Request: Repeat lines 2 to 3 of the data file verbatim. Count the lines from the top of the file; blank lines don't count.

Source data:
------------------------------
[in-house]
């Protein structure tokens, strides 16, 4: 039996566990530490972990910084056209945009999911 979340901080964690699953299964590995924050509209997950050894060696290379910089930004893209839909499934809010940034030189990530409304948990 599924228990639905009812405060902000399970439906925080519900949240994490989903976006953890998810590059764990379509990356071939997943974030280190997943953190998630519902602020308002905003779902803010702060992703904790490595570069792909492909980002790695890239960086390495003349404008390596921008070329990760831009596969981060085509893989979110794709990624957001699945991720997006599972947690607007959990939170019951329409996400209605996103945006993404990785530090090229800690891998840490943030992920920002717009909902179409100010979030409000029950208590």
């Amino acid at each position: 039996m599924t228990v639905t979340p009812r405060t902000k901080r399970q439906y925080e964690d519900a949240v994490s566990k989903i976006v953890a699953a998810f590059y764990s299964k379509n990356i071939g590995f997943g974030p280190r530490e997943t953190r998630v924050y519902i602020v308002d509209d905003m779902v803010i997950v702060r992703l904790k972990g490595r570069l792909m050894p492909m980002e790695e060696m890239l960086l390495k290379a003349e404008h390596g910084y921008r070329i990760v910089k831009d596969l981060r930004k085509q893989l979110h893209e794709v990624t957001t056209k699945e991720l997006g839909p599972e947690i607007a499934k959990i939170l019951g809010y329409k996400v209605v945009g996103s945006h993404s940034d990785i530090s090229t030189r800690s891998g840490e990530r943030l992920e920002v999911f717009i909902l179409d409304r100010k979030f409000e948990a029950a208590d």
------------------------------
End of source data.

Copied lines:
């Protein structure tokens, strides 16, 4: 039996566990530490972990910084056209945009999911 979340901080964690699953299964590995924050509209997950050894060696290379910089930004893209839909499934809010940034030189990530409304948990 599924228990639905009812405060902000399970439906925080519900949240994490989903976006953890998810590059764990379509990356071939997943974030280190997943953190998630519902602020308002905003779902803010702060992703904790490595570069792909492909980002790695890239960086390495003349404008390596921008070329990760831009596969981060085509893989979110794709990624957001699945991720997006599972947690607007959990939170019951329409996400209605996103945006993404990785530090090229800690891998840490943030992920920002717009909902179409100010979030409000029950208590």
């Amino acid at each position: 039996m599924t228990v639905t979340p009812r405060t902000k901080r399970q439906y925080e964690d519900a949240v994490s566990k989903i976006v953890a699953a998810f590059y764990s299964k379509n990356i071939g590995f997943g974030p280190r530490e997943t953190r998630v924050y519902i602020v308002d509209d905003m779902v803010i997950v702060r992703l904790k972990g490595r570069l792909m050894p492909m980002e790695e060696m890239l960086l390495k290379a003349e404008h390596g910084y921008r070329i990760v910089k831009d596969l981060r930004k085509q893989l979110h893209e794709v990624t957001t056209k699945e991720l997006g839909p599972e947690i607007a499934k959990i939170l019951g809010y329409k996400v209605v945009g996103s945006h993404s940034d990785i530090s090229t030189r800690s891998g840490e990530r943030l992920e920002v999911f717009i909902l179409d409304r100010k979030f409000e948990a029950a208590d």